The US mission to China in 1843 was more than an isolated policy of opening relations with a foreign country-it was about access to an entire market that would reposition the spatial order of the earth. This development in plan and in action went beyond the negotiations of a single treaty with a single country; it encompassed the entire region.
Cushing had articulated as much in his private correspondence with President Tyler when he warned of British intentions in the Pacific. In the same breath in which Cushing suggested immediate steps be made to send a mission to China, he also said that upon successful negotiations with China the envoy ought to sail to Japan and preempt British designs by being the first to secure a diplomatic treaty with that country. 142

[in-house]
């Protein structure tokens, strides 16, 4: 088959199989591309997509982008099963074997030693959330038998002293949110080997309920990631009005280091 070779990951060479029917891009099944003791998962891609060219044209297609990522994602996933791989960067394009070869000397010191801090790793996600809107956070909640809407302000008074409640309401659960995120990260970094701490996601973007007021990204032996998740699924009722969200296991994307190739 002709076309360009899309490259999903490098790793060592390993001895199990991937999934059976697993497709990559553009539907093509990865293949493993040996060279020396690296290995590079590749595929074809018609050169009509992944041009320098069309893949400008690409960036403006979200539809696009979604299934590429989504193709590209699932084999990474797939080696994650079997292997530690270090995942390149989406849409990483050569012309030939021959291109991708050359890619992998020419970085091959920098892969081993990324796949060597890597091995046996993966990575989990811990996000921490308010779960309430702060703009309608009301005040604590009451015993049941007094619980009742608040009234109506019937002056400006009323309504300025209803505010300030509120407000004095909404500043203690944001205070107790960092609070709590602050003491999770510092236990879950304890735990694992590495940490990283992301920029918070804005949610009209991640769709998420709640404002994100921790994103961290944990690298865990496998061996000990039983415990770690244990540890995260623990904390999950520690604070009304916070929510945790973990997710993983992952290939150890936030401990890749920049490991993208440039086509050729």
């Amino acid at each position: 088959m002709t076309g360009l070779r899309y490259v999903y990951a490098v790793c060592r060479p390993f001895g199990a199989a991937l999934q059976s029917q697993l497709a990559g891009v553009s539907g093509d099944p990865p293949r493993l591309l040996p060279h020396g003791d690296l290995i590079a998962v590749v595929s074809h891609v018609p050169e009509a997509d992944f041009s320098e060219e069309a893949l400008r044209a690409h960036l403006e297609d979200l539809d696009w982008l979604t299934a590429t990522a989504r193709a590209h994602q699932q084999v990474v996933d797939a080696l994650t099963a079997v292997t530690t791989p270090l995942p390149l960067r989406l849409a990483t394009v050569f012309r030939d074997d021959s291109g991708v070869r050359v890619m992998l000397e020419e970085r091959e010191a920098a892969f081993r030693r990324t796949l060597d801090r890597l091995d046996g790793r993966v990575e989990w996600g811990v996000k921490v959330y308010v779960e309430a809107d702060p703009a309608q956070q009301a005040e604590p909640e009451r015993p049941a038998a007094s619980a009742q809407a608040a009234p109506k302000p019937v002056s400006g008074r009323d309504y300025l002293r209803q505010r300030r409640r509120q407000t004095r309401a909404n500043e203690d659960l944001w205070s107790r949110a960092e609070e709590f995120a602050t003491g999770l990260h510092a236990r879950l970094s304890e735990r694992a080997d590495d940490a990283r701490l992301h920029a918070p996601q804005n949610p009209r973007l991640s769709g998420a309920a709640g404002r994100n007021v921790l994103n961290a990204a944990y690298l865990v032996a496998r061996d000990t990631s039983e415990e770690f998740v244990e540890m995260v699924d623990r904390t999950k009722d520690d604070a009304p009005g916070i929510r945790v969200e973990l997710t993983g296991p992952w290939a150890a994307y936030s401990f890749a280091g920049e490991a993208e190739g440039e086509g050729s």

Prior to the Opium War, Americans had sought the opening of Japan in the spirit of accessing markets after being expelled from the British mercantile system. Here the US government did come to assume a positive role as early as 1815. The difference in the case of Japan compared with China was that the Japanese offered no avenues of trade with the outside world. Whereas the Chinese allowed trade through Cantont the Japanese had shut themselves off from foreign commerce and interaction since the early seventeenth century and rebuked all attempts by merchants to visit their portst allowing only the Dutch to carry on a meager and strictly regulated trade at Nagasaki. Not until after the Opium Wart howevert with the now articulated need of action by the US government to establish an American presence in the regiont did consideration in earnest begin to open Japan. While speculation on the Japan market did entertain Americanst it was really the desire to integrate Japan into the forming American spatial ordert and the rivalry with Britain for the Pacific trade that gave urgency to such a mission. In the mid to-late 1840s and early 1850s the US began to establish steam lines to carry communications and passengers to important destinations around the globe. Through steam routes from East Asia to North America and then onto Europe the US saw the ability to control intelligencet transportation and commerce. Such technology would put the US at the center of the earth andt in the words of one US senatort "make New York to what London now is to the great settling house of the world.“143 In order to create the steam route from the American west coast to China a coaling station was needed. Japan possessed of the necessary resource, and directly on route to Shanghai, stood positioned to fulfill this role.